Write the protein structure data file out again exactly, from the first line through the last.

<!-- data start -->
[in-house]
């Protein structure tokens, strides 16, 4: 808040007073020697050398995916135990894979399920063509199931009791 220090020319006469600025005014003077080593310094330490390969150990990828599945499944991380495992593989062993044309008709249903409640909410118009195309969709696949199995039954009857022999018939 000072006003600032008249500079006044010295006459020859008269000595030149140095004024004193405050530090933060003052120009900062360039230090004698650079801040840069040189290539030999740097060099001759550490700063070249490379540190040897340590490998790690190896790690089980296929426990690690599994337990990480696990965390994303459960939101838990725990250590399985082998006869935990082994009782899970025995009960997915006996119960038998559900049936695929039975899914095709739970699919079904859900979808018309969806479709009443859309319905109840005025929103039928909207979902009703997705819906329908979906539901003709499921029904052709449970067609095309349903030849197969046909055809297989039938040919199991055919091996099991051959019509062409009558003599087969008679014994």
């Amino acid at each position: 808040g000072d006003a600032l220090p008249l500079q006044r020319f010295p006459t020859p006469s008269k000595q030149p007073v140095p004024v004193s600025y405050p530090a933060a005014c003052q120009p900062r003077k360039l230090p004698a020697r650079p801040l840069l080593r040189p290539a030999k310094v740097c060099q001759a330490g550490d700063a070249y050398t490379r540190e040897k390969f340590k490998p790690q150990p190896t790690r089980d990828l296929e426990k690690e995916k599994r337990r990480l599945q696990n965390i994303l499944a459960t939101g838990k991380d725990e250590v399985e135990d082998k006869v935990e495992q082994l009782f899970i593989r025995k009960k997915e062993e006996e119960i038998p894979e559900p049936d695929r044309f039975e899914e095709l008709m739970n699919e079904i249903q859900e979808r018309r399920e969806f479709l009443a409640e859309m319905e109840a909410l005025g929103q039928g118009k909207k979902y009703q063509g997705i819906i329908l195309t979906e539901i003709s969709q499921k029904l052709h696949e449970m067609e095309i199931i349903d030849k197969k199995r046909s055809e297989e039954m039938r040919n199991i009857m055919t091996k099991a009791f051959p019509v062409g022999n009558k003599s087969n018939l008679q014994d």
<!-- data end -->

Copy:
[in-house]
């Protein structure tokens, strides 16, 4: 808040007073020697050398995916135990894979399920063509199931009791 220090020319006469600025005014003077080593310094330490390969150990990828599945499944991380495992593989062993044309008709249903409640909410118009195309969709696949199995039954009857022999018939 000072006003600032008249500079006044010295006459020859008269000595030149140095004024004193405050530090933060003052120009900062360039230090004698650079801040840069040189290539030999740097060099001759550490700063070249490379540190040897340590490998790690190896790690089980296929426990690690599994337990990480696990965390994303459960939101838990725990250590399985082998006869935990082994009782899970025995009960997915006996119960038998559900049936695929039975899914095709739970699919079904859900979808018309969806479709009443859309319905109840005025929103039928909207979902009703997705819906329908979906539901003709499921029904052709449970067609095309349903030849197969046909055809297989039938040919199991055919091996099991051959019509062409009558003599087969008679014994």
């Amino acid at each position: 808040g000072d006003a600032l220090p008249l500079q006044r020319f010295p006459t020859p006469s008269k000595q030149p007073v140095p004024v004193s600025y405050p530090a933060a005014c003052q120009p900062r003077k360039l230090p004698a020697r650079p801040l840069l080593r040189p290539a030999k310094v740097c060099q001759a330490g550490d700063a070249y050398t490379r540190e040897k390969f340590k490998p790690q150990p190896t790690r089980d990828l296929e426990k690690e995916k599994r337990r990480l599945q696990n965390i994303l499944a459960t939101g838990k991380d725990e250590v399985e135990d082998k006869v935990e495992q082994l009782f899970i593989r025995k009960k997915e062993e006996e119960i038998p894979e559900p049936d695929r044309f039975e899914e095709l008709m739970n699919e079904i249903q859900e979808r018309r399920e969806f479709l009443a409640e859309m319905e109840a909410l005025g929103q039928g118009k909207k979902y009703q063509g997705i819906i329908l195309t979906e539901i003709s969709q499921k029904l052709h696949e449970m067609e095309i199931i349903d030849k197969k199995r046909s055809e297989e039954m039938r040919n199991i009857m055919t091996k099991a009791f051959p019509v062409g022999n009558k003599s087969n018939l008679q014994d």